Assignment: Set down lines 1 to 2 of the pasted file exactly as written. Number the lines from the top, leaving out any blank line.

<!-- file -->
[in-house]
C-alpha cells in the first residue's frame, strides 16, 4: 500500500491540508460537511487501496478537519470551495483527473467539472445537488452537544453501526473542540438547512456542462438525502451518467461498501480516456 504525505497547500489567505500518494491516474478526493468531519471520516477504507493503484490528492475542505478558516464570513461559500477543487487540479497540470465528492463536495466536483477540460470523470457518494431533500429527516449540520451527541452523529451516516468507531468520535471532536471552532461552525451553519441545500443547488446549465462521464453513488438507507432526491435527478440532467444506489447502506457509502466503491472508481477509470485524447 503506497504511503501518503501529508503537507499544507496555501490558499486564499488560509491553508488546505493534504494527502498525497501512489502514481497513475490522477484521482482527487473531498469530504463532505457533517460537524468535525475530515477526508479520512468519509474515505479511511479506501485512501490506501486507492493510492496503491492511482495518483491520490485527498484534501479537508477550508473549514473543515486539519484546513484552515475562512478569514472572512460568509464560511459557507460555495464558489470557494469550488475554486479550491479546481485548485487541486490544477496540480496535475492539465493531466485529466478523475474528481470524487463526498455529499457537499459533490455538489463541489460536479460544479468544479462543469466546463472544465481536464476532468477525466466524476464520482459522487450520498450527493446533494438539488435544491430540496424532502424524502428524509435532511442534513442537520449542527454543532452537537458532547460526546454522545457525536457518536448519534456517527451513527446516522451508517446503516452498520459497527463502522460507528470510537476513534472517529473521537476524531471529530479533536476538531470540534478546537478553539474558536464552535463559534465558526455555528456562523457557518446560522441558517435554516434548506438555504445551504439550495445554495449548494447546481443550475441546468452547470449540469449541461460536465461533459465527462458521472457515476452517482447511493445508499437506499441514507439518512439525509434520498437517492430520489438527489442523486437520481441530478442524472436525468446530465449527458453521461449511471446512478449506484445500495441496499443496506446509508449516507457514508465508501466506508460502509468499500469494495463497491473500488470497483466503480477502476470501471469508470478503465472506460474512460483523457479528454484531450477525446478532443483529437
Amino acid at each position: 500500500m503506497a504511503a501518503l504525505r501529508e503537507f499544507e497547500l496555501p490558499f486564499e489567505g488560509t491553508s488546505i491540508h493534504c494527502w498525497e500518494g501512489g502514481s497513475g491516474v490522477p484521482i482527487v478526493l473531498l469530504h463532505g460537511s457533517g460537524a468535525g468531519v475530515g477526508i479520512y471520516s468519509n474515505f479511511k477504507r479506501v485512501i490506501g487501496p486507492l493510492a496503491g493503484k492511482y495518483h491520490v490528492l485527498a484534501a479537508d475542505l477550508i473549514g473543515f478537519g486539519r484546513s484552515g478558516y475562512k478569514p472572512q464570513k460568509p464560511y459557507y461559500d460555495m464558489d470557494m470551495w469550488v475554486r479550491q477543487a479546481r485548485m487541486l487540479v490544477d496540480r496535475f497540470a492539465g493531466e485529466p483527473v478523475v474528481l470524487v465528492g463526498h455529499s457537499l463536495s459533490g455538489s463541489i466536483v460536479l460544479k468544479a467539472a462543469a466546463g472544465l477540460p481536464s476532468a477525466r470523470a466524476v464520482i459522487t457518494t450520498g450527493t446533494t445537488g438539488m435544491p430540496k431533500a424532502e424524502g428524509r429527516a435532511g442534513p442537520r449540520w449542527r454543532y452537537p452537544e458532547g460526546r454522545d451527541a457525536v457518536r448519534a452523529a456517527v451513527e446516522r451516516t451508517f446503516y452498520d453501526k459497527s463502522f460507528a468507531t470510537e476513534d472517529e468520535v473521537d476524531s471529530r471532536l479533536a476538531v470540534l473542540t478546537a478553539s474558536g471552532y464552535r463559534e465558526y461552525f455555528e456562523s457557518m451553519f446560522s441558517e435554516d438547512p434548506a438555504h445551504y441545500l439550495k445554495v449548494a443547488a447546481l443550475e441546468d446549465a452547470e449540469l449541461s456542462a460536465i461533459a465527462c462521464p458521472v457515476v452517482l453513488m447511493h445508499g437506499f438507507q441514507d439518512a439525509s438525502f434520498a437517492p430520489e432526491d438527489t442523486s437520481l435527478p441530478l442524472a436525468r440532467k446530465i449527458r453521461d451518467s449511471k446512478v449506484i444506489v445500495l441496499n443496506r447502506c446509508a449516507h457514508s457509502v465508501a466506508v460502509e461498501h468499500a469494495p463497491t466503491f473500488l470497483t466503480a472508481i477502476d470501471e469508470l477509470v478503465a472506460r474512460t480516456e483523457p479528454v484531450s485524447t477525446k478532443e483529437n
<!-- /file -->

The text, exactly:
[in-house]
C-alpha cells in the first residue's frame, strides 16, 4: 500500500491540508460537511487501496478537519470551495483527473467539472445537488452537544453501526473542540438547512456542462438525502451518467461498501480516456 504525505497547500489567505500518494491516474478526493468531519471520516477504507493503484490528492475542505478558516464570513461559500477543487487540479497540470465528492463536495466536483477540460470523470457518494431533500429527516449540520451527541452523529451516516468507531468520535471532536471552532461552525451553519441545500443547488446549465462521464453513488438507507432526491435527478440532467444506489447502506457509502466503491472508481477509470485524447 503506497504511503501518503501529508503537507499544507496555501490558499486564499488560509491553508488546505493534504494527502498525497501512489502514481497513475490522477484521482482527487473531498469530504463532505457533517460537524468535525475530515477526508479520512468519509474515505479511511479506501485512501490506501486507492493510492496503491492511482495518483491520490485527498484534501479537508477550508473549514473543515486539519484546513484552515475562512478569514472572512460568509464560511459557507460555495464558489470557494469550488475554486479550491479546481485548485487541486490544477496540480496535475492539465493531466485529466478523475474528481470524487463526498455529499457537499459533490455538489463541489460536479460544479468544479462543469466546463472544465481536464476532468477525466466524476464520482459522487450520498450527493446533494438539488435544491430540496424532502424524502428524509435532511442534513442537520449542527454543532452537537458532547460526546454522545457525536457518536448519534456517527451513527446516522451508517446503516452498520459497527463502522460507528470510537476513534472517529473521537476524531471529530479533536476538531470540534478546537478553539474558536464552535463559534465558526455555528456562523457557518446560522441558517435554516434548506438555504445551504439550495445554495449548494447546481443550475441546468452547470449540469449541461460536465461533459465527462458521472457515476452517482447511493445508499437506499441514507439518512439525509434520498437517492430520489438527489442523486437520481441530478442524472436525468446530465449527458453521461449511471446512478449506484445500495441496499443496506446509508449516507457514508465508501466506508460502509468499500469494495463497491473500488470497483466503480477502476470501471469508470478503465472506460474512460483523457479528454484531450477525446478532443483529437